I have just returned from judging at the Cool Climate Wine Show on the Mornington Peninsula. It's a great show with a fascinating range of entries from all over the world. All entries must conform to the entry requirements based on vineyard temperature and/or altitude--so entries come from Tasmania, New Zealand, Mornington Peninsula, Geelong, Yarra Valley, Gippsland and a few other cool to cold places that may not even be regarded as recognised wine regions. For the first time, there were even a few Burgundies mixed amongst the Australian and New Zealand Pinot Noirs.
Here's the line-up of wines for the trophy awards. To get to this point, twelve judges had sipped and spat their way through about seven hundred wines. What you see in this picture is the best of the best--three rieslings, four chardonnays, three pinot gris, two gewurztraminers, a sauvignon blanc, two sparkling, four pinot noir, three shiraz and a cabernet. What a privilege to taste these wines.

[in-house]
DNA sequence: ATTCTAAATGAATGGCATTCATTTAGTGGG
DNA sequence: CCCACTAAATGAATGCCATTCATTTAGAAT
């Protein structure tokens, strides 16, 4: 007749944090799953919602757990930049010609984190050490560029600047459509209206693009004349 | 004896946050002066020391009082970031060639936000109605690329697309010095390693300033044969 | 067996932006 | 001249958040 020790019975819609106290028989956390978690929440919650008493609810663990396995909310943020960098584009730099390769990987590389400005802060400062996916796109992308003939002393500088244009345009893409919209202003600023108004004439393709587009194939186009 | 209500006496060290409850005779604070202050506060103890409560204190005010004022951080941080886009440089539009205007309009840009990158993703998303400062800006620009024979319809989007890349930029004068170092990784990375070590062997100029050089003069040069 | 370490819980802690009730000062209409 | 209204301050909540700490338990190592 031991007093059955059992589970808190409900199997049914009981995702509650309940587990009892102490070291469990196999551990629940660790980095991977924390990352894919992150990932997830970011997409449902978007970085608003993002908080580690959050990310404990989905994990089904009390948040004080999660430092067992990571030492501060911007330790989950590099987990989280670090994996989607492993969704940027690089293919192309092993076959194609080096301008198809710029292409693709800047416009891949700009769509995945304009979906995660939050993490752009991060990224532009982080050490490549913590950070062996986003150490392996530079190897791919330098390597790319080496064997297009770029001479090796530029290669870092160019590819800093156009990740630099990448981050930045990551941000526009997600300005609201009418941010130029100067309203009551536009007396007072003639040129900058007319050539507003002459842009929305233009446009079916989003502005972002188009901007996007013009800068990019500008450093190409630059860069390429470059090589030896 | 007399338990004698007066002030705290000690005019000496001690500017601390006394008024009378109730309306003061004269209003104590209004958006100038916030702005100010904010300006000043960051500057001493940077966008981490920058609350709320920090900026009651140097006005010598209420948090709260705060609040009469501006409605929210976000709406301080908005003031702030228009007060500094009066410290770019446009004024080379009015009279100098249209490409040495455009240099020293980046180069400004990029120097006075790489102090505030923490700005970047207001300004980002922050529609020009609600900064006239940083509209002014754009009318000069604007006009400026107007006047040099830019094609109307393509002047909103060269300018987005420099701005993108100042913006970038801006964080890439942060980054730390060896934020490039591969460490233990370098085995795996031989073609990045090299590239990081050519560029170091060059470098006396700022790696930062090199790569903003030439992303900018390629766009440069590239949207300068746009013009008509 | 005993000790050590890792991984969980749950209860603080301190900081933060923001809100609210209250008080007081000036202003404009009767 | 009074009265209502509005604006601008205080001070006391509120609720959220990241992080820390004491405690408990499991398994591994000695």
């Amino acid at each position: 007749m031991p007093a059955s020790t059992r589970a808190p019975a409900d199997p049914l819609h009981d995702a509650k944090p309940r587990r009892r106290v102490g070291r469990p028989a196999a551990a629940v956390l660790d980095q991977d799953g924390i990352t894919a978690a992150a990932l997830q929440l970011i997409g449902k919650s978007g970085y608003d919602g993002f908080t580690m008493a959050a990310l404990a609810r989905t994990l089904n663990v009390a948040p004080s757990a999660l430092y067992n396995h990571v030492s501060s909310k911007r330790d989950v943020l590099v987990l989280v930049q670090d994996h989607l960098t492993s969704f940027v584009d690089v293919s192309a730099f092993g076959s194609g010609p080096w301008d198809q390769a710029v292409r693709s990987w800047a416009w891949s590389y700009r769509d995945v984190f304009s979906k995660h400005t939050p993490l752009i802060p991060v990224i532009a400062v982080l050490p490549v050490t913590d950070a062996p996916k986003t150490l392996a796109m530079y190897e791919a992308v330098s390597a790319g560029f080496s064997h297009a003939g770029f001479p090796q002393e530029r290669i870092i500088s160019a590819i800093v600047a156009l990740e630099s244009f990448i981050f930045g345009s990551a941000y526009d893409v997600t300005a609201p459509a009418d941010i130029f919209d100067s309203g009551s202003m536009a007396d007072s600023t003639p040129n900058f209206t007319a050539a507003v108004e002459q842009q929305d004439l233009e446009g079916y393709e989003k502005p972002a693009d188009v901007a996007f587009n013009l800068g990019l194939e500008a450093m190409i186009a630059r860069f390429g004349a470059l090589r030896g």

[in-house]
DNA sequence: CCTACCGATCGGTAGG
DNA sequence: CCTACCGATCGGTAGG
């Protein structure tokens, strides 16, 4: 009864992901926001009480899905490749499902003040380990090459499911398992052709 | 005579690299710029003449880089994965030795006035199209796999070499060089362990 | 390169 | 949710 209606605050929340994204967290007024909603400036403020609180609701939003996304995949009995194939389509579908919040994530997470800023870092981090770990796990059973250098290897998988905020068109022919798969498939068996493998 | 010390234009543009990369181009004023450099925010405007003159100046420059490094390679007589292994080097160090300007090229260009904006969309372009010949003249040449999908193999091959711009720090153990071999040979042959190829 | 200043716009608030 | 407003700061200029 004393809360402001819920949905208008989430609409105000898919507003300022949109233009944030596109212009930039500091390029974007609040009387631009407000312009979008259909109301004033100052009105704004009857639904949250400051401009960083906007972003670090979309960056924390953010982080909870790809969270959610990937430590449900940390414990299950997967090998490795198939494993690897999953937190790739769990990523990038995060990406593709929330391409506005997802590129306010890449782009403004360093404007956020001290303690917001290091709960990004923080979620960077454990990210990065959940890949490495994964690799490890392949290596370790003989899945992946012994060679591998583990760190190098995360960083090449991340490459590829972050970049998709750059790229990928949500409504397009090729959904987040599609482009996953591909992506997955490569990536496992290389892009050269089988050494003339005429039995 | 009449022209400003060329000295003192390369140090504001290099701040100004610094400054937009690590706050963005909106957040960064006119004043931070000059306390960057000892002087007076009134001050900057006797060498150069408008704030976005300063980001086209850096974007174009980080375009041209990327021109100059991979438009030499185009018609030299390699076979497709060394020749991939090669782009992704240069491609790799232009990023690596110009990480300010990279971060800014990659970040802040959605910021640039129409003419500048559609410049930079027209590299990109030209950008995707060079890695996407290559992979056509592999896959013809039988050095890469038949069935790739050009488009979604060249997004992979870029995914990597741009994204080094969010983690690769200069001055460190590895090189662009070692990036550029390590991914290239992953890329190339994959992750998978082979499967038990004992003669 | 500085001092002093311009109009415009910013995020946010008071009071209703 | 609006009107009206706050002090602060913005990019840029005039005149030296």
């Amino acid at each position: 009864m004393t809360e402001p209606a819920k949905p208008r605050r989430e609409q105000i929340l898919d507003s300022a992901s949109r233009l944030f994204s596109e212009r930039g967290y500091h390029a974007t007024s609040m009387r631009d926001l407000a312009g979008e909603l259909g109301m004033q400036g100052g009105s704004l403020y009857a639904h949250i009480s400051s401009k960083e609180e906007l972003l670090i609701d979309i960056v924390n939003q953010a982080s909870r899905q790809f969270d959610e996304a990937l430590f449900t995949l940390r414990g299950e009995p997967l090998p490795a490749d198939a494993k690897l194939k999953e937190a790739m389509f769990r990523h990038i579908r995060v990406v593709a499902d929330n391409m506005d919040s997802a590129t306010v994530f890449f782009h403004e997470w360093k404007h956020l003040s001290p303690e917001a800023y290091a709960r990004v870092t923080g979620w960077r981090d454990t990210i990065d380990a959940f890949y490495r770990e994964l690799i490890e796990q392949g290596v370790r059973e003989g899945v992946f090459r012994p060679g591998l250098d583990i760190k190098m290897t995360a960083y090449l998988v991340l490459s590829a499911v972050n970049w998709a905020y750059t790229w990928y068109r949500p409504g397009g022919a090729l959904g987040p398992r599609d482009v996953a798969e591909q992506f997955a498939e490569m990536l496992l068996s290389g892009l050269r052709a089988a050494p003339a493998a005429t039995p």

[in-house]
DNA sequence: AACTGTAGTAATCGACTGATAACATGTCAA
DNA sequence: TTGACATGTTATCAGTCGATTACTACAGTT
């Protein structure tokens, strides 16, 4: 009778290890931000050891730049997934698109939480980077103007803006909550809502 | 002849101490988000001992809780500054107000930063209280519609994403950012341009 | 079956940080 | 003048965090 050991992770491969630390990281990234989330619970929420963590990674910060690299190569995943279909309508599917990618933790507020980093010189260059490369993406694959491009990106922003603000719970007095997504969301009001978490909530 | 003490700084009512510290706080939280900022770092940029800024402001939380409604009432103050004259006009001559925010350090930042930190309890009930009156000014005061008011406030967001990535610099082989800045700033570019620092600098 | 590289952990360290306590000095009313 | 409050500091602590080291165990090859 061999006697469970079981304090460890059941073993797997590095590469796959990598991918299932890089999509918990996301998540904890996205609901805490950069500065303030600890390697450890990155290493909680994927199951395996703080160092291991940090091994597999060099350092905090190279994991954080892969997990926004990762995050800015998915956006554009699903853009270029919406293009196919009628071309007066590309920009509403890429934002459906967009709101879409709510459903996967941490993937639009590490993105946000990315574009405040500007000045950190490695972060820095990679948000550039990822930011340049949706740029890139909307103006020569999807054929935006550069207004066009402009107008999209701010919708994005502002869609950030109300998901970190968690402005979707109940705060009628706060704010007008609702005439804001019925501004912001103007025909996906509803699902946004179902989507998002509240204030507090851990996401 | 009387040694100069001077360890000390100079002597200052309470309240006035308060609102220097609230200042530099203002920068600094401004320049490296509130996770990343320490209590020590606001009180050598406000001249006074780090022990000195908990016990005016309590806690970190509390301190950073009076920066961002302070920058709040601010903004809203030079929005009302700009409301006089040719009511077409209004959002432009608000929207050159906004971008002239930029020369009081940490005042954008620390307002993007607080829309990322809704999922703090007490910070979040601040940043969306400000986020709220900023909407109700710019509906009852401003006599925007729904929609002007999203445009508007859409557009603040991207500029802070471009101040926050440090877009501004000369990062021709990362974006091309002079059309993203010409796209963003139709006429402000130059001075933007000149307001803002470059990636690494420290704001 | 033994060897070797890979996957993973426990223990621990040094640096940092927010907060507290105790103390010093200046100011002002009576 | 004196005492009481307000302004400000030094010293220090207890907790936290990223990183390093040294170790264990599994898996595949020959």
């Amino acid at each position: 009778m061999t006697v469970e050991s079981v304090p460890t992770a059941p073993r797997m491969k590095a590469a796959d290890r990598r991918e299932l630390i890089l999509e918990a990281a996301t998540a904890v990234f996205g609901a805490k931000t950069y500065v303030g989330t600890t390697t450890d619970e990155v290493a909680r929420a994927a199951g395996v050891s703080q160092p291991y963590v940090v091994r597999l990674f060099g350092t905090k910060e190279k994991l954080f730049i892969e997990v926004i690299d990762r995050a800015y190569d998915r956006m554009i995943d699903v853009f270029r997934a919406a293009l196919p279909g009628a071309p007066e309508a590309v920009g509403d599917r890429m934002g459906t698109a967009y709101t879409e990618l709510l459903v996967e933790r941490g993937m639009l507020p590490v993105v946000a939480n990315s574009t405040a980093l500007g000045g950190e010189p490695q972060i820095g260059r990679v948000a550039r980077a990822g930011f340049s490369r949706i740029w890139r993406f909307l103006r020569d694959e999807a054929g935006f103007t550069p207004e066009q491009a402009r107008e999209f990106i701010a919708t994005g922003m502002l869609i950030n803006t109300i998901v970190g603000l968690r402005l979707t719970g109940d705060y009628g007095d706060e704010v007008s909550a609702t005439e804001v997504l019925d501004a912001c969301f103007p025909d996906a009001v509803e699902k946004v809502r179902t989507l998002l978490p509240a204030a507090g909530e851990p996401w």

The group of pinot noirs was extraordinary and reminded me of how much progress we have made with this variety. When I first started judging in wine shows twenty years ago, the pinot noir classes were uniformly ordinary. Some of the wines were downright bizarre. That situation has completely changed--the four wines here would challenge any wines from anywhere in the world, Burgundy included.
You may not believe me when I say that judging wine is hard work. Sometimes, it's exhausting, mentally draining and physically difficult. Think about tasting forty young chardonnays at 8.30 am!